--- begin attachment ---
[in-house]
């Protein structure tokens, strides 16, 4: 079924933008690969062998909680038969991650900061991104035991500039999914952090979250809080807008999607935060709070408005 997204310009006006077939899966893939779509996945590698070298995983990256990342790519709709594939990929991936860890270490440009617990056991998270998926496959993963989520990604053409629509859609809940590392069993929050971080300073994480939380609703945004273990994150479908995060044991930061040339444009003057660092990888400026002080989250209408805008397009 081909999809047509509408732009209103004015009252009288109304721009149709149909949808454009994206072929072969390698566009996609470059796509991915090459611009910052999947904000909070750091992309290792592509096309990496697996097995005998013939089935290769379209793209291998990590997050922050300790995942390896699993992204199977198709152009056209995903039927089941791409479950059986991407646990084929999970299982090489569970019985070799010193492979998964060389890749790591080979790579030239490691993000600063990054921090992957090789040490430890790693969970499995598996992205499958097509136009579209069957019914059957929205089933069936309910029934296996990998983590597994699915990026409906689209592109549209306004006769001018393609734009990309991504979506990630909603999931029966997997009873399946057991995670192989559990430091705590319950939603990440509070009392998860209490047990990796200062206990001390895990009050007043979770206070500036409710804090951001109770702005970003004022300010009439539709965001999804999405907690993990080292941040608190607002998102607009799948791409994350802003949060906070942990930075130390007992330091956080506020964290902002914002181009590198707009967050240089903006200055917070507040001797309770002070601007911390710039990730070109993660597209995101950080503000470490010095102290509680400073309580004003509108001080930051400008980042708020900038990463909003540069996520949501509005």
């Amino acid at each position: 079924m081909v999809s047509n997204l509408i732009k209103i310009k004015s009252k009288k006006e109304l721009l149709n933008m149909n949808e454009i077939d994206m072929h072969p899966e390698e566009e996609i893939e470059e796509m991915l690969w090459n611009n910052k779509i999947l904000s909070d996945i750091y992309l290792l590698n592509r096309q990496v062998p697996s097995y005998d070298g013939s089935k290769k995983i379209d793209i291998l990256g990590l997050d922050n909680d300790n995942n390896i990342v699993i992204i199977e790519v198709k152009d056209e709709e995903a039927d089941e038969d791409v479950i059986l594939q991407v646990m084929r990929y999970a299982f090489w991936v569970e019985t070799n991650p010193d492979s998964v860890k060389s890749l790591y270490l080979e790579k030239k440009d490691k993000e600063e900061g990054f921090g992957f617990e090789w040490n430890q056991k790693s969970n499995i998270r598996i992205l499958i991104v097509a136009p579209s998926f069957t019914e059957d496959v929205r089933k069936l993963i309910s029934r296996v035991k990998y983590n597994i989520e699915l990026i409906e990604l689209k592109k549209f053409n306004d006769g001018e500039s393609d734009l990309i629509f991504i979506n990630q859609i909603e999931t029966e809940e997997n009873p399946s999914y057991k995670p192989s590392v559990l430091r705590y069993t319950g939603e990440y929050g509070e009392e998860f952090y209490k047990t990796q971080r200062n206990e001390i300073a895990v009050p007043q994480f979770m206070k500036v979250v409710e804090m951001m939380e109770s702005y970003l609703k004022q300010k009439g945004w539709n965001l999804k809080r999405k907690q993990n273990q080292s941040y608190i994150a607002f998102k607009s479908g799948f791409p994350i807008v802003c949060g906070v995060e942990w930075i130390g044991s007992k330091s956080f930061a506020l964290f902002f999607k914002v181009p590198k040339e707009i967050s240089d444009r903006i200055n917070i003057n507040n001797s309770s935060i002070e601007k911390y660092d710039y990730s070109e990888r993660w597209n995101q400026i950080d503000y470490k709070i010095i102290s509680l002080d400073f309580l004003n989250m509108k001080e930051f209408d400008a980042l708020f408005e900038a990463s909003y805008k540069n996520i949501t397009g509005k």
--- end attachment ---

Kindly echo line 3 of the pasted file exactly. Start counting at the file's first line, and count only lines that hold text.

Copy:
């Amino acid at each position: 079924m081909v999809s047509n997204l509408i732009k209103i310009k004015s009252k009288k006006e109304l721009l149709n933008m149909n949808e454009i077939d994206m072929h072969p899966e390698e566009e996609i893939e470059e796509m991915l690969w090459n611009n910052k779509i999947l904000s909070d996945i750091y992309l290792l590698n592509r096309q990496v062998p697996s097995y005998d070298g013939s089935k290769k995983i379209d793209i291998l990256g990590l997050d922050n909680d300790n995942n390896i990342v699993i992204i199977e790519v198709k152009d056209e709709e995903a039927d089941e038969d791409v479950i059986l594939q991407v646990m084929r990929y999970a299982f090489w991936v569970e019985t070799n991650p010193d492979s998964v860890k060389s890749l790591y270490l080979e790579k030239k440009d490691k993000e600063e900061g990054f921090g992957f617990e090789w040490n430890q056991k790693s969970n499995i998270r598996i992205l499958i991104v097509a136009p579209s998926f069957t019914e059957d496959v929205r089933k069936l993963i309910s029934r296996v035991k990998y983590n597994i989520e699915l990026i409906e990604l689209k592109k549209f053409n306004d006769g001018e500039s393609d734009l990309i629509f991504i979506n990630q859609i909603e999931t029966e809940e997997n009873p399946s999914y057991k995670p192989s590392v559990l430091r705590y069993t319950g939603e990440y929050g509070e009392e998860f952090y209490k047990t990796q971080r200062n206990e001390i300073a895990v009050p007043q994480f979770m206070k500036v979250v409710e804090m951001m939380e109770s702005y970003l609703k004022q300010k009439g945004w539709n965001l999804k809080r999405k907690q993990n273990q080292s941040y608190i994150a607002f998102k607009s479908g799948f791409p994350i807008v802003c949060g906070v995060e942990w930075i130390g044991s007992k330091s956080f930061a506020l964290f902002f999607k914002v181009p590198k040339e707009i967050s240089d444009r903006i200055n917070i003057n507040n001797s309770s935060i002070e601007k911390y660092d710039y990730s070109e990888r993660w597209n995101q400026i950080d503000y470490k709070i010095i102290s509680l002080d400073f309580l004003n989250m509108k001080e930051f209408d400008a980042l708020f408005e900038a990463s909003y805008k540069n996520i949501t397009g509005k």